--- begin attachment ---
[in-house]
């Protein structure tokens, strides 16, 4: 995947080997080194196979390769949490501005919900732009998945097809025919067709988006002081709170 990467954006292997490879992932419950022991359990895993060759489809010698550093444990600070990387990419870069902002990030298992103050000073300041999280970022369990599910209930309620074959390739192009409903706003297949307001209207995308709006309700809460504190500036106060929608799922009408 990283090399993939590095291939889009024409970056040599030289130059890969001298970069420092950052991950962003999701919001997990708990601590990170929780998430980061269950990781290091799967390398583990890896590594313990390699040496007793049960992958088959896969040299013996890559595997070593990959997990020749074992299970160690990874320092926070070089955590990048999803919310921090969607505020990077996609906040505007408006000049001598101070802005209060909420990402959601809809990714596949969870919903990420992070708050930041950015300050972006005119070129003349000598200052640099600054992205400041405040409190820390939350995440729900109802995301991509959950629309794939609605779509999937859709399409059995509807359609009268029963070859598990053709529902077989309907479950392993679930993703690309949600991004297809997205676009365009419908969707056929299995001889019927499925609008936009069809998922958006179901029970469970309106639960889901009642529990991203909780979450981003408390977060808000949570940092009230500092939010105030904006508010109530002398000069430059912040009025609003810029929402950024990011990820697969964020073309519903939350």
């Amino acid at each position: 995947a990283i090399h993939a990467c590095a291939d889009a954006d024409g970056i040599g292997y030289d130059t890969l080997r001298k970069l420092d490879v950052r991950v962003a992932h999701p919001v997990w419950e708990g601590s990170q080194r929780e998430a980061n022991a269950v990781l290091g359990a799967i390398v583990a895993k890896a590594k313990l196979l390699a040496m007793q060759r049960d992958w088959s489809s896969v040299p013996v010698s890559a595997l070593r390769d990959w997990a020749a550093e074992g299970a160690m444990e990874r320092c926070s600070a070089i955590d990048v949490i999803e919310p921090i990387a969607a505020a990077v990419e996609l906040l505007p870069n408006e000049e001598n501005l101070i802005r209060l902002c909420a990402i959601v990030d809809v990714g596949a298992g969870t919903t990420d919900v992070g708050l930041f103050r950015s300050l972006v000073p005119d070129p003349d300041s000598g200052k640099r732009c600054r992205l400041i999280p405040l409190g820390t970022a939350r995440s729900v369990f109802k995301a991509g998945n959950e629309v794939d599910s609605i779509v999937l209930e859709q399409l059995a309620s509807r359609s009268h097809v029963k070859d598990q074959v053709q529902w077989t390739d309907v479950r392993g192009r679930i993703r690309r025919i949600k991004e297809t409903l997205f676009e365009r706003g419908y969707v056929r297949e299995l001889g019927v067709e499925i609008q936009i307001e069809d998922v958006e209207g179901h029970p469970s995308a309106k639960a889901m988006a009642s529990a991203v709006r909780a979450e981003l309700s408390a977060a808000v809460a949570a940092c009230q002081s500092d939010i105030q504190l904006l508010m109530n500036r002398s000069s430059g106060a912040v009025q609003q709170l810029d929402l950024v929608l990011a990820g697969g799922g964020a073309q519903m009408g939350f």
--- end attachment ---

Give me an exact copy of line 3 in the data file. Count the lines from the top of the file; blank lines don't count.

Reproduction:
């Amino acid at each position: 995947a990283i090399h993939a990467c590095a291939d889009a954006d024409g970056i040599g292997y030289d130059t890969l080997r001298k970069l420092d490879v950052r991950v962003a992932h999701p919001v997990w419950e708990g601590s990170q080194r929780e998430a980061n022991a269950v990781l290091g359990a799967i390398v583990a895993k890896a590594k313990l196979l390699a040496m007793q060759r049960d992958w088959s489809s896969v040299p013996v010698s890559a595997l070593r390769d990959w997990a020749a550093e074992g299970a160690m444990e990874r320092c926070s600070a070089i955590d990048v949490i999803e919310p921090i990387a969607a505020a990077v990419e996609l906040l505007p870069n408006e000049e001598n501005l101070i802005r209060l902002c909420a990402i959601v990030d809809v990714g596949a298992g969870t919903t990420d919900v992070g708050l930041f103050r950015s300050l972006v000073p005119d070129p003349d300041s000598g200052k640099r732009c600054r992205l400041i999280p405040l409190g820390t970022a939350r995440s729900v369990f109802k995301a991509g998945n959950e629309v794939d599910s609605i779509v999937l209930e859709q399409l059995a309620s509807r359609s009268h097809v029963k070859d598990q074959v053709q529902w077989t390739d309907v479950r392993g192009r679930i993703r690309r025919i949600k991004e297809t409903l997205f676009e365009r706003g419908y969707v056929r297949e299995l001889g019927v067709e499925i609008q936009i307001e069809d998922v958006e209207g179901h029970p469970s995308a309106k639960a889901m988006a009642s529990a991203v709006r909780a979450e981003l309700s408390a977060a808000v809460a949570a940092c009230q002081s500092d939010i105030q504190l904006l508010m109530n500036r002398s000069s430059g106060a912040v009025q609003q709170l810029d929402l950024v929608l990011a990820g697969g799922g964020a073309q519903m009408g939350f």